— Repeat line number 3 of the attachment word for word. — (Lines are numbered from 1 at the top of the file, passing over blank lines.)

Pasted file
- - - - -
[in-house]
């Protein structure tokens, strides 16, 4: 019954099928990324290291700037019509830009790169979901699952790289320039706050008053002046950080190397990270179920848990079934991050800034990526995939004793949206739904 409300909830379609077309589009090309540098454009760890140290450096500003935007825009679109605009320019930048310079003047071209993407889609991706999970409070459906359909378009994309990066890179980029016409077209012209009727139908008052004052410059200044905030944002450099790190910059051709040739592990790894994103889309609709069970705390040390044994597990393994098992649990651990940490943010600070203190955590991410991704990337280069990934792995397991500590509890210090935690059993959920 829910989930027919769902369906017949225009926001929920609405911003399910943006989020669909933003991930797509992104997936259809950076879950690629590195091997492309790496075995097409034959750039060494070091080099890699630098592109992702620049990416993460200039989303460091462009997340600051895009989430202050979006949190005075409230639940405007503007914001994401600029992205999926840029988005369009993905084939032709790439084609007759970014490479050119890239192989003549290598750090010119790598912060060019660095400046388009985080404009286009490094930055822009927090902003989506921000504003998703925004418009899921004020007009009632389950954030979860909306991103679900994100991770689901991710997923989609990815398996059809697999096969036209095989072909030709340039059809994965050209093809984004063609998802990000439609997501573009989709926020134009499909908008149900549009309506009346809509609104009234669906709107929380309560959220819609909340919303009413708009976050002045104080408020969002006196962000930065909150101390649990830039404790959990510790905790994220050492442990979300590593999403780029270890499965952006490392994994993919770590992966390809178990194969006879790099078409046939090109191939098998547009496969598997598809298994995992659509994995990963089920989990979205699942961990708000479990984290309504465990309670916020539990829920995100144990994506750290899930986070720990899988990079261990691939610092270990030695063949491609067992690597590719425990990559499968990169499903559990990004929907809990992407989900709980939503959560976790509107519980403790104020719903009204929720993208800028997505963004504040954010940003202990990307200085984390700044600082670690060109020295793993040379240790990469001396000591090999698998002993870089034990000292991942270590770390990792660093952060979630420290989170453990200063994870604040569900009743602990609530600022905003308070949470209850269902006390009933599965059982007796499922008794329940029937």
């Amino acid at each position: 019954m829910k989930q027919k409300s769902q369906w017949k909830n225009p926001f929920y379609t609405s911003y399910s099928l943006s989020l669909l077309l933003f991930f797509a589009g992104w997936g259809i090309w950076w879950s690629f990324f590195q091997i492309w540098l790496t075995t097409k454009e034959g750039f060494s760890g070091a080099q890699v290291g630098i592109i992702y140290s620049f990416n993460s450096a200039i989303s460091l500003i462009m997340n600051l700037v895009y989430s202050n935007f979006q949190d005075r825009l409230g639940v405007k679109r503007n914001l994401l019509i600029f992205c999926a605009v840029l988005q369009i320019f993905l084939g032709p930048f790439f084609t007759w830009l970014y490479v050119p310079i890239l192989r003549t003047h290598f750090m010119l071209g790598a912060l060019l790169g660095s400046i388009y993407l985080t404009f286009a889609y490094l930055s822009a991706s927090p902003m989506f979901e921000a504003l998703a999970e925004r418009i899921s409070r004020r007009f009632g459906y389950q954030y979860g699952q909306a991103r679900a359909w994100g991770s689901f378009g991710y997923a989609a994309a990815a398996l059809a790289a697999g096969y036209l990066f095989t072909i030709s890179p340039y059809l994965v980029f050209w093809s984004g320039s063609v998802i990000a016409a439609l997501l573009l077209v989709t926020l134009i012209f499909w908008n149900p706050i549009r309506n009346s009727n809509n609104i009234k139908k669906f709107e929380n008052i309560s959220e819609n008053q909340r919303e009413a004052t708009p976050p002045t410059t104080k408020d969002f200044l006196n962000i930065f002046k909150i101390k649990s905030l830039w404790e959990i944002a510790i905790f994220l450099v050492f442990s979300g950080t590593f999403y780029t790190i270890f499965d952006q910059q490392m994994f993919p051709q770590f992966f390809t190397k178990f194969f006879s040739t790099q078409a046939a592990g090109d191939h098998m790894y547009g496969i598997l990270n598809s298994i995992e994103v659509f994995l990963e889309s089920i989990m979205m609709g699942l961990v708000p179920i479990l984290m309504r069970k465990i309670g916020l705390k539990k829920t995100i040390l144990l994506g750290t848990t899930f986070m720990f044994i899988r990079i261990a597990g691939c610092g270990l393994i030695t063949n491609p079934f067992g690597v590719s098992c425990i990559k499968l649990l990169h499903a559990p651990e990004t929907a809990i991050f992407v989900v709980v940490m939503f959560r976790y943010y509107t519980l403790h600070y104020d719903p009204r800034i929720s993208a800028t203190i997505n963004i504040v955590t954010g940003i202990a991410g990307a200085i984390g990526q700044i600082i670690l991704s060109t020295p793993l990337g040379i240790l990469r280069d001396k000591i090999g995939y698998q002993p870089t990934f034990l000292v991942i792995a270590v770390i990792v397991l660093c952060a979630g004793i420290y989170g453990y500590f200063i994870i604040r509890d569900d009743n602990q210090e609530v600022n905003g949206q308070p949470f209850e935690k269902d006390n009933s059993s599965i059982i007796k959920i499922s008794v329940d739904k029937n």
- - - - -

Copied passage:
């Amino acid at each position: 019954m829910k989930q027919k409300s769902q369906w017949k909830n225009p926001f929920y379609t609405s911003y399910s099928l943006s989020l669909l077309l933003f991930f797509a589009g992104w997936g259809i090309w950076w879950s690629f990324f590195q091997i492309w540098l790496t075995t097409k454009e034959g750039f060494s760890g070091a080099q890699v290291g630098i592109i992702y140290s620049f990416n993460s450096a200039i989303s460091l500003i462009m997340n600051l700037v895009y989430s202050n935007f979006q949190d005075r825009l409230g639940v405007k679109r503007n914001l994401l019509i600029f992205c999926a605009v840029l988005q369009i320019f993905l084939g032709p930048f790439f084609t007759w830009l970014y490479v050119p310079i890239l192989r003549t003047h290598f750090m010119l071209g790598a912060l060019l790169g660095s400046i388009y993407l985080t404009f286009a889609y490094l930055s822009a991706s927090p902003m989506f979901e921000a504003l998703a999970e925004r418009i899921s409070r004020r007009f009632g459906y389950q954030y979860g699952q909306a991103r679900a359909w994100g991770s689901f378009g991710y997923a989609a994309a990815a398996l059809a790289a697999g096969y036209l990066f095989t072909i030709s890179p340039y059809l994965v980029f050209w093809s984004g320039s063609v998802i990000a016409a439609l997501l573009l077209v989709t926020l134009i012209f499909w908008n149900p706050i549009r309506n009346s009727n809509n609104i009234k139908k669906f709107e929380n008052i309560s959220e819609n008053q909340r919303e009413a004052t708009p976050p002045t410059t104080k408020d969002f200044l006196n962000i930065f002046k909150i101390k649990s905030l830039w404790e959990i944002a510790i905790f994220l450099v050492f442990s979300g950080t590593f999403y780029t790190i270890f499965d952006q910059q490392m994994f993919p051709q770590f992966f390809t190397k178990f194969f006879s040739t790099q078409a046939a592990g090109d191939h098998m790894y547009g496969i598997l990270n598809s298994i995992e994103v659509f994995l990963e889309s089920i989990m979205m609709g699942l961990v708000p179920i479990l984290m309504r069970k465990i309670g916020l705390k539990k829920t995100i040390l144990l994506g750290t848990t899930f986070m720990f044994i899988r990079i261990a597990g691939c610092g270990l393994i030695t063949n491609p079934f067992g690597v590719s098992c425990i990559k499968l649990l990169h499903a559990p651990e990004t929907a809990i991050f992407v989900v709980v940490m939503f959560r976790y943010y509107t519980l403790h600070y104020d719903p009204r800034i929720s993208a800028t203190i997505n963004i504040v955590t954010g940003i202990a991410g990307a200085i984390g990526q700044i600082i670690l991704s060109t020295p793993l990337g040379i240790l990469r280069d001396k000591i090999g995939y698998q002993p870089t990934f034990l000292v991942i792995a270590v770390i990792v397991l660093c952060a979630g004793i420290y989170g453990y500590f200063i994870i604040r509890d569900d009743n602990q210090e609530v600022n905003g949206q308070p949470f209850e935690k269902d006390n009933s059993s599965i059982i007796k959920i499922s008794v329940d739904k029937n």